Turkey’s new governance model imposes two-party system
Among the most significant recent domestic political developments in Turkey is the formal declaration of the “People’s Alliance” by the ruling Justice and Development Party (AKP) and the Nationalist Movement Party (MHP). The two parties have stressed that this alliance will not be limited to the 2019 parliamentary and presidential elections. An AKP spokesman said it will continue after the 2019 elections, up to and beyond the 2024 elections.
At a recent meeting with a group of journalists, a senior AKP official explained this new political formation as an “obligation” of the new governance model that Turkey adopted in last year’s referendum. “The political system has inevitably changed with this new model. To come to power there is now a need to acquire at least 50 percent-plus-one-vote. This new model will force political parties to form alliances,” the official said.
This new model will eventually change the democratic and political culture in Turkey, the official suggested. “Ultimately, two main political lines will be set up. The necessary consolidation of power will thus be provided thanks to the new model,” he said.
These remarks reflect the long-standing political objective of President Recep Tayyip Erdoğan’s ruling AKP. The party’s intention is to gradually swallow up all like-minded minor parties, just like it did with the People’s Voice Party (HSP) of Numan Kurtulmuş and the Democrat Party (DP) of Süleyman Soylu. Both Kurtulmuş and Soylu joined the AKP in 2012 and dissolved their political parties.
Talks are now underway with the ultra-nationalist Great Union Party (BBP). It seems likely that a number of BBP officials will run in the parliamentary elections as AKP candidates, as the MHP does not want any other political party to institutionally join the “People’s Alliance.”
The Felicity Party (SP), meanwhile, has a special status. It is the continuation of the Welfare Party (RP), which was founded by the late Necmettin Erbakan, an iconic name in the development of political Islam in Turkey. The AKP official said initial talks got nowhere as the SP was determined not to join the alliance from the start, even though “its political perspective belongs in the People’s Alliance.”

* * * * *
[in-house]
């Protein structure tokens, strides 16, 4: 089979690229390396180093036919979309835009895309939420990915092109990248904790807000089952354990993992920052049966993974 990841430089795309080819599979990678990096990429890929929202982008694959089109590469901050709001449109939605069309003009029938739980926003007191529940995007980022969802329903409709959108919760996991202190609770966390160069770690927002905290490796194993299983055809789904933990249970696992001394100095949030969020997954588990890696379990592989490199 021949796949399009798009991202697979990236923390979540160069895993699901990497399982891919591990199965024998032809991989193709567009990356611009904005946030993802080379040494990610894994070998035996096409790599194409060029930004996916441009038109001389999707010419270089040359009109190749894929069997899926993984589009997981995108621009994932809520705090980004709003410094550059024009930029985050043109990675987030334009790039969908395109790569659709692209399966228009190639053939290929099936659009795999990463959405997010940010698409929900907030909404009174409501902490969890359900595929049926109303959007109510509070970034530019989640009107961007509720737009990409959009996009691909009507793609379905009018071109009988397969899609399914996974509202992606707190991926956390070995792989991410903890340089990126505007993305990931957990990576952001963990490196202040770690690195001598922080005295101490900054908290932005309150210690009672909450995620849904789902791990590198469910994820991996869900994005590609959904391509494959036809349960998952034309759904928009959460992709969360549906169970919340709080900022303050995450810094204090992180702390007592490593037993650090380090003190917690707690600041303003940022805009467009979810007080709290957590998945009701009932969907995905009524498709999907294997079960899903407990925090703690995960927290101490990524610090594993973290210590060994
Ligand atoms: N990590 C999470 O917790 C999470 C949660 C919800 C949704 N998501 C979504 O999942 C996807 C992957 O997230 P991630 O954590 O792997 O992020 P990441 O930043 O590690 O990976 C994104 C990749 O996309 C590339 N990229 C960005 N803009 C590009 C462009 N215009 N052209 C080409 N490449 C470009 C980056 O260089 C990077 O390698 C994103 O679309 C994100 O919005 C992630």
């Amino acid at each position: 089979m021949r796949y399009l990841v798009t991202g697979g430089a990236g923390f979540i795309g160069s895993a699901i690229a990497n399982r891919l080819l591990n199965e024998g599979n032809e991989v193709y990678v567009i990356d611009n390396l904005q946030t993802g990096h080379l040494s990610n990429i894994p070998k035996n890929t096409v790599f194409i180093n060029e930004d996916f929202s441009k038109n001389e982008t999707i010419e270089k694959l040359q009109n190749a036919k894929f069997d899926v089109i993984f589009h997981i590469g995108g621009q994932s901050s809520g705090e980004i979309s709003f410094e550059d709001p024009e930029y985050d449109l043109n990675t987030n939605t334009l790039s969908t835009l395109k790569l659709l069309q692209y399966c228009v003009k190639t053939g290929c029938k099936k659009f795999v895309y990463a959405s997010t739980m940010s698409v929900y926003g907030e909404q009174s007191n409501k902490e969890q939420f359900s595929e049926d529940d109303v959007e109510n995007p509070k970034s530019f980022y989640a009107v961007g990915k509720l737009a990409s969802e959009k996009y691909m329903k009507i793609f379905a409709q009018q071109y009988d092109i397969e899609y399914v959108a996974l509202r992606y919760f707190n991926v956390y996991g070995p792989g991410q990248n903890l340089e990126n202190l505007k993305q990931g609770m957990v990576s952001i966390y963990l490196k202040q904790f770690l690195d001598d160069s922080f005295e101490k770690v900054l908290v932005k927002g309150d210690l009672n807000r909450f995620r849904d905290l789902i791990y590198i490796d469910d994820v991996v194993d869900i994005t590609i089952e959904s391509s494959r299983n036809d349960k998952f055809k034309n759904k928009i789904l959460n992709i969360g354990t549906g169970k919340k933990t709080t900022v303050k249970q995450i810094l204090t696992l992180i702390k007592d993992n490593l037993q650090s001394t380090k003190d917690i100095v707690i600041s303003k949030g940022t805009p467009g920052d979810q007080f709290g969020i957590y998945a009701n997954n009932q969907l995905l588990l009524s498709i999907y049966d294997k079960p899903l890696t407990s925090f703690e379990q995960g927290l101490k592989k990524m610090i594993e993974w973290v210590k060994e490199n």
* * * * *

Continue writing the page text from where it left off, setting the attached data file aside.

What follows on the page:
“We should distinguish between electoral arithmetic and politics. We look at the SP’s possible joining of the alliance from a political perspective. Both the BBP and the SP represent a strong political meaning and have a reflection in society. Their positions on many national issues are well-known,” the AKP official said.
“If these parties position themselves in different political formations it would create a breach in our efforts for political unity. It would also lead to questions over the legitimacy of the political language of our alliance. In short, their absence would bring about a problem of integrity from our perspective,” he added.
According to the official, the formation of the “People’s Alliance” will force the opposition parties to take steps in the same direction.
“The opposition is well aware of how this new situation has put them in a tight spot. They will have to leave their comfort zone and break new ground,” he said.
The official was referring to social democratic main opposition Republican People’s Party (CHP), the pro-Kurdish Peoples’ Democratic Party (HDP), the nationalist Good (İYİ) Party and the conservative Felicity Party. Given current conditions, it’s out of the question for these disparate parties to come together against the “People’s Alliance.” Any formation that includes the HDP will simply be accused of aligning with a terrorism-supporting party, facing a very big legitimacy test in the eyes of the public.
What’s more, CHP leader Kemal Kılıçdaroğlu recently declared that forming an “alliance of principles” would be much more likely. This alliance would be looser and would simply highlight democracy, the rule of law, human rights and fundamental freedoms. Despite the AKP’s pressure, the opposition parties will likely refrain from established formal alliance but will combine their forces in the second round of presidential elections - if they manage to stop President Erdoğan’s victory in the first round.
Turkey imposes the world’s highest 10 percent threshold in parliamentary elections and now a threshold of at least 50 percent in presidential elections. This two stage-barrier constitutes the most effective tool in the AKP’s ambitions to shape the political landscape toward a two-party system.